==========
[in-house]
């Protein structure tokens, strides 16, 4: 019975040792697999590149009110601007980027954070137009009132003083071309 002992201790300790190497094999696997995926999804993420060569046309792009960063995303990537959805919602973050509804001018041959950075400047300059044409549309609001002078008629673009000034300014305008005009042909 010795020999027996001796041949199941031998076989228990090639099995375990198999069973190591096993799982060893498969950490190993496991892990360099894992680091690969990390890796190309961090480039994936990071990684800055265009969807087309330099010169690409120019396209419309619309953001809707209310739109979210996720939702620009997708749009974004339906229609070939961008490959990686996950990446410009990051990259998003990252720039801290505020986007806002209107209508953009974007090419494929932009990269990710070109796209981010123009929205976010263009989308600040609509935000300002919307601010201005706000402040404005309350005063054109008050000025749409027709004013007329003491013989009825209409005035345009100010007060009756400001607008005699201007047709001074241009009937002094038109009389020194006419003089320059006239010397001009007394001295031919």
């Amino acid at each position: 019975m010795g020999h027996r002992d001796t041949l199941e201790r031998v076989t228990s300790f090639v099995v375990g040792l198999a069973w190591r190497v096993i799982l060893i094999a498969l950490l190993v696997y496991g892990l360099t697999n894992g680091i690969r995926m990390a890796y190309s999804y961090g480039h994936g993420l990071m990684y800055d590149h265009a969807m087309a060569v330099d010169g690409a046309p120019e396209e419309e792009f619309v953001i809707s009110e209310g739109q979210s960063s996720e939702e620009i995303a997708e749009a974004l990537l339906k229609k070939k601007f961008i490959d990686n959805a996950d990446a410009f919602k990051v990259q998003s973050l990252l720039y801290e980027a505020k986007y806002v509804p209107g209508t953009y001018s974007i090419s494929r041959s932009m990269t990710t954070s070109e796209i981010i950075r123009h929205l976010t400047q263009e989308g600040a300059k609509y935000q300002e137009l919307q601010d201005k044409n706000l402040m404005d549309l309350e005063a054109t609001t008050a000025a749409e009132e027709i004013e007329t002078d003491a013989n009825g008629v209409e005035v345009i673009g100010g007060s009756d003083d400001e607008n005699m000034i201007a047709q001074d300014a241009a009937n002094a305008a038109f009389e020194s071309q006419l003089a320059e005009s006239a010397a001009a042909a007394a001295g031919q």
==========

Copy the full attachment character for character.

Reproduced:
[in-house]
């Protein structure tokens, strides 16, 4: 019975040792697999590149009110601007980027954070137009009132003083071309 002992201790300790190497094999696997995926999804993420060569046309792009960063995303990537959805919602973050509804001018041959950075400047300059044409549309609001002078008629673009000034300014305008005009042909 010795020999027996001796041949199941031998076989228990090639099995375990198999069973190591096993799982060893498969950490190993496991892990360099894992680091690969990390890796190309961090480039994936990071990684800055265009969807087309330099010169690409120019396209419309619309953001809707209310739109979210996720939702620009997708749009974004339906229609070939961008490959990686996950990446410009990051990259998003990252720039801290505020986007806002209107209508953009974007090419494929932009990269990710070109796209981010123009929205976010263009989308600040609509935000300002919307601010201005706000402040404005309350005063054109008050000025749409027709004013007329003491013989009825209409005035345009100010007060009756400001607008005699201007047709001074241009009937002094038109009389020194006419003089320059006239010397001009007394001295031919």
């Amino acid at each position: 019975m010795g020999h027996r002992d001796t041949l199941e201790r031998v076989t228990s300790f090639v099995v375990g040792l198999a069973w190591r190497v096993i799982l060893i094999a498969l950490l190993v696997y496991g892990l360099t697999n894992g680091i690969r995926m990390a890796y190309s999804y961090g480039h994936g993420l990071m990684y800055d590149h265009a969807m087309a060569v330099d010169g690409a046309p120019e396209e419309e792009f619309v953001i809707s009110e209310g739109q979210s960063s996720e939702e620009i995303a997708e749009a974004l990537l339906k229609k070939k601007f961008i490959d990686n959805a996950d990446a410009f919602k990051v990259q998003s973050l990252l720039y801290e980027a505020k986007y806002v509804p209107g209508t953009y001018s974007i090419s494929r041959s932009m990269t990710t954070s070109e796209i981010i950075r123009h929205l976010t400047q263009e989308g600040a300059k609509y935000q300002e137009l919307q601010d201005k044409n706000l402040m404005d549309l309350e005063a054109t609001t008050a000025a749409e009132e027709i004013e007329t002078d003491a013989n009825g008629v209409e005035v345009i673009g100010g007060s009756d003083d400001e607008n005699m000034i201007a047709q001074d300014a241009a009937n002094a305008a038109f009389e020194s071309q006419l003089a320059e005009s006239a010397a001009a042909a007394a001295g031919q």